Behind Big Bucks in Africa: Lawsuit Sheds Light on Cracks in Israeli Business Venture

French businessman suing Haim Taib and Eytan Stibbe claims Taib cut him out of a partnership engaged in $200 million worth of projects ■ Stibbe backs plaintiff, says former partner may also strip his share

Israeli entrepreneur Eytan Stibbe (L), French businessman Hubert Haddad (R) meet Ivorian President Alassane Ouattara during one of their Africa business trip
Uncredited photo

Hubert Haddad, a French businessman who immigrated to Israel several years ago and is active in African business, is suing two Israeli businessmen, Haim Taib and Eytan Stibbe, at the Tel Aviv District Court. Haddad claims Taib cut him out of a partnership that was engaged in projects worth $200 million in Côte d'Ivoire, despite agreements with Taib and his former partner Stibbe.

In a response submitted to the court, Stibbe backed Haddad's claims, said he regarded the partnership as still functioning and expressed concern that he, too, might be at risk of losing his share of the partnership.

Until the start of this year Taib and Stibbe were partners in a firm called Mitrelli, which was formed five years ago and operates mainly in Angola.

Before that, the two were associated with another firm called LR Group, where Stibbe was a partner and Taib was a senior executive. In addition, Stibbe is a founding partner of Vital Capital, a socially-oriented private equity fund focused on sub-Saharan Africa.

Haddad says the connection between the three began in 2015, when Taib and Stibbe sought to expand out of their principal area of operations in Angola and the Democractic Republic of the Congo to the Ivory Coast.

According to Haddad, a critical event in bringing about the partnership was his role in helping the other two collect what he describes as a “very large debt” from the Congolese government. The suit doesn’t say what the debt was for but apparently it was in connection with a government construction project worth tens of millions of dollars.

As Haddad told the court in his suit: “In June 2015, the plaintiff met with Taib and Stibbe in Congo where he was able to immediately arrange a meeting for them with the president. During that meeting, the president of Congo invited the minister in charge of the ministry with which Taib and Stibbe were working and had the relevant debt. [The president] told [the minister] to solve the issue of payment.”

Haddad says Taib and Stibbe were impressed by his ability to open doors on the continent and proposed a three-way equal partnership to work in the Ivory Coast. “It is important to note that at that time the Ivory Coast had begun recovering from a bitter civil war and was in need of extensive reconstruction and government investment,” Haddad’s suit said.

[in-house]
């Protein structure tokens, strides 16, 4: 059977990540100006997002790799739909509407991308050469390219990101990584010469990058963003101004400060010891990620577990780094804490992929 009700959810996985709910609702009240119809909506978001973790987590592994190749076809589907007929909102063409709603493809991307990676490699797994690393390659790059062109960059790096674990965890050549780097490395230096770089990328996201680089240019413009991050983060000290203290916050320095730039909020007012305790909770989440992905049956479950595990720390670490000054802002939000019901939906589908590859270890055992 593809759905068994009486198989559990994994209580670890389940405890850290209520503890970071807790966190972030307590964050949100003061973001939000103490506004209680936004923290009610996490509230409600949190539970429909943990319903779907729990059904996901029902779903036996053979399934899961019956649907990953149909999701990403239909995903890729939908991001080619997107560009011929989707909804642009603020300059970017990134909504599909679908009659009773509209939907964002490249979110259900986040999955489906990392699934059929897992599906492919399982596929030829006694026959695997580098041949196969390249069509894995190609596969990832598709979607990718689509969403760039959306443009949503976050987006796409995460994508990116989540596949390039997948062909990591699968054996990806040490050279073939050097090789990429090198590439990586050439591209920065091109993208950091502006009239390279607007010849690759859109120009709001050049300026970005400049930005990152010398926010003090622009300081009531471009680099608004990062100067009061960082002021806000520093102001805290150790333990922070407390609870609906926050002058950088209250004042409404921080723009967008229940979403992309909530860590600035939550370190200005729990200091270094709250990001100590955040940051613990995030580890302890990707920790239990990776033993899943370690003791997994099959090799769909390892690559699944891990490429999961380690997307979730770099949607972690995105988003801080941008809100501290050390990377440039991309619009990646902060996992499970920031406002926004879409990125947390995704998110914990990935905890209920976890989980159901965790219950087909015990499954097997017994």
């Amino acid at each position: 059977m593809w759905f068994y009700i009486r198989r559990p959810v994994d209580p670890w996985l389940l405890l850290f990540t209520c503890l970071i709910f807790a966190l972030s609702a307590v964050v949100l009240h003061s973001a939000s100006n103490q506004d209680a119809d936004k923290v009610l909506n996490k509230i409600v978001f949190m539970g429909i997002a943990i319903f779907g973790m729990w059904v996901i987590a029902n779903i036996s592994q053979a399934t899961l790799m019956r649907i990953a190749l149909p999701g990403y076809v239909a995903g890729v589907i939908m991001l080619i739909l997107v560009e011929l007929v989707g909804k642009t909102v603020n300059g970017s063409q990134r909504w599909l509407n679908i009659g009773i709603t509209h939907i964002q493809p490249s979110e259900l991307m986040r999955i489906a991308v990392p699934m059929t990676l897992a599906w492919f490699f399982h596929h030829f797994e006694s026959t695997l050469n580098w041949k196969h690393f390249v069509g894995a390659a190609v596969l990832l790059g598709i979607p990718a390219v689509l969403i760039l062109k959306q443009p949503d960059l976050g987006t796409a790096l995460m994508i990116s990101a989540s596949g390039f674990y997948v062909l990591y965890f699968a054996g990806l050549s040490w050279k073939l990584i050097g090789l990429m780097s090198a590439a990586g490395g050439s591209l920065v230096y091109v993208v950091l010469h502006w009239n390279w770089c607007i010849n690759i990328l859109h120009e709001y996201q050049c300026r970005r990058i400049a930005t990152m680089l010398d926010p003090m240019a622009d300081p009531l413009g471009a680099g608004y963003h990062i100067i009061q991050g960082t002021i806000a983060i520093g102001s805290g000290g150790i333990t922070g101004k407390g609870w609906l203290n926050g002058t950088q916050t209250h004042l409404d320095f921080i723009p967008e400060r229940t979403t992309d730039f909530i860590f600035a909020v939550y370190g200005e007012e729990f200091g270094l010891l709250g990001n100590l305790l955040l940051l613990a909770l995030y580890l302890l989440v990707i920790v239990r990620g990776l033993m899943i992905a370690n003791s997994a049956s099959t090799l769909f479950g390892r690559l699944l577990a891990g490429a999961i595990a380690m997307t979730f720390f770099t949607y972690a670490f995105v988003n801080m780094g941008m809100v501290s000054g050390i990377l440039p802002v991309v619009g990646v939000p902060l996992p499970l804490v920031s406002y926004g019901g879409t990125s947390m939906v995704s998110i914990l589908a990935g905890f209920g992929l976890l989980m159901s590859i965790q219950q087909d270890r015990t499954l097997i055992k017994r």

Cashew nuts, rice farms and serious disputes

By July 2017, the three had reached a partnership agreement dedicated to developing projects for processing cashew nuts and developing rice farms. However, the Ivory Coast government subsequently decided it was not interested in them.

Haddad asserts that while the three were negotiating their partnership agreement and after it was signed, as well, he was also involved in two other projects in the Ivory Coast — one to build 250 small medical clinics around the country and another to build four vocational training schools for several thousand students. Each contract was worth about $100 million, Haddad says.

“Because Taib and Stibbe had no permanent office in the Ivory Coast, they had a minimal presence in the country. The plaintiff was the one with the time to make contacts and look after the interests of the three parties,” the suit says.

Haddad asserted that even though the projects he was working on as a rule required open, competitive bidding, due to his local connections he was able to negotiate and sign memoranda of understanding on a one-on-one basis with the education and health ministries in 2016 and 2018, respectively.

Among other things, Haddad claimed that those connections enabled Eva Peled, a Mitrelli executive who was working with Taib, to meet with the Ivory Coast’s health minister to get a better understanding of what the health clinics’ contract would require.

“The Ivory Coast education minister was replaced several times during that period and with each new minister that was appointed the plaintiff had to create new connections,” the suit said. Finally, with the memorandum of understanding in place on the school project, Israel’s Bank Leumi agreed to provide 92 million euros ($102 million at current exchange rates).

Haddad said that despite his role in winning the contracts, he received a letter from an assistant of Taib’s in June, claiming that at a meeting between Taib and Haddad in May, Haddad had agreed to end the partnership and would claim no rights to the projects.

“No such meeting ever occurred,” asserted Haddad in his suit. “More than that, the plaintiff never spoke at all with Taib about ending the partnership.” Haddad said he rejected an offer to receive a fee of 1.5% of the projects’ revenues when he had been entitled to 33% as a partner. Haddad has asked the court to block any change in the partnership until a final ruling.

“Taib didn’t inform Stibbe of his intention to break up the partnership with Haddad in the Ivory Coast or of the correspondence with Haddad regarding the dissolution of the partnership,” Stibbe’s attorney said in response. “Stibbe’s position is that the partnership agreement should apply to existing projects.”

Taib did not respond to queries by TheMarker.